Estimating Global Terrestrial Carbon Fluxes from Satellite-Derived Biometric Data.
Bloom, A. Anthony; Williams, Mathew
University of Edinburgh, UNITED KINGDOM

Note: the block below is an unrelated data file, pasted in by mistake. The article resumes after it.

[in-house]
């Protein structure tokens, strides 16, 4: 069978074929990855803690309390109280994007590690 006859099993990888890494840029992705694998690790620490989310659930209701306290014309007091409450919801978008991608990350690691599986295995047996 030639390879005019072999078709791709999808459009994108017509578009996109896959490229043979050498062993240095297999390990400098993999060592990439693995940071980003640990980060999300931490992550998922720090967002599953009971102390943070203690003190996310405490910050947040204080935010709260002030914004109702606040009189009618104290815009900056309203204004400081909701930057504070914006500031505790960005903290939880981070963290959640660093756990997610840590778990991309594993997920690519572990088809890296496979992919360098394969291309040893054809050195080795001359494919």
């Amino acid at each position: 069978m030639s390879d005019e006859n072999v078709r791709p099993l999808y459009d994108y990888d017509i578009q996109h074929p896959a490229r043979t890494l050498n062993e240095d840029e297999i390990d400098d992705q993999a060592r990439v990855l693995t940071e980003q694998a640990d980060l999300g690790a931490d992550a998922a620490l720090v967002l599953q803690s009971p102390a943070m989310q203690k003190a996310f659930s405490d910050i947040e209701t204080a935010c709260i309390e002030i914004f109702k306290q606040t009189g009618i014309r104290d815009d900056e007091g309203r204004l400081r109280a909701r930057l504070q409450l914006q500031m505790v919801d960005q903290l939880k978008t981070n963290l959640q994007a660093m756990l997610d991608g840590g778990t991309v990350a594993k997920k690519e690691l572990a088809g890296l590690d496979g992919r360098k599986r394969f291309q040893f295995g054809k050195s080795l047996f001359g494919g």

Large uncertainties are associated with terrestrial net ecosystem exchange (NEE) estimates across continental scales. The assimilation of satellite-derived biometric data into carbon (C) cycle models can lead to an improved understanding of ecosystem C fluxes and ultimately to a reduction of estimated NEE uncertainty. We use a Monte Carlo model-data-fusion approach to assimilate a multitude of biometric data-streams, including Moderate Resolution Imaging Spectroradiometer (MODIS) derived Leaf Area Index (LAI), Advanced Land Observing Satellite (ALOS) derived above-ground biomass (AGB), plant-trait data, and Harmonized World Soil Database (HWSD) soil C estimates into the Data Assimilation Linked Ecosystem Carbon (DALEC) Model. In addition, we developed a series of ecological and dynamical constraints on DALEC model parameters: we find that in conjuncture with available remote sensing data, the implementation of these constraints results in a reduction in NEE uncertainty and an improved DALEC parameter estimation capability. We evaluated our model-data-fusion approach on a flux-tower scale, by comparing DALEC NEE fluxes against in-situ NEE measurements (AMERIFLUX network) across multiple biomes and plant-functional types (NEE bias = ± 1 gC m-2 day-1). By implementing our multiple constraint approach globally on a 1 ° x 1 ° resolution, we determined the magnitude and spatiotemporal distribution of major terrestrial C fluxes on a global scale. We anticipate that our global model-data-fusion approach will be an important step towards bridging the gap between remotely-sensed biometric data and the full ecosystem C cycle.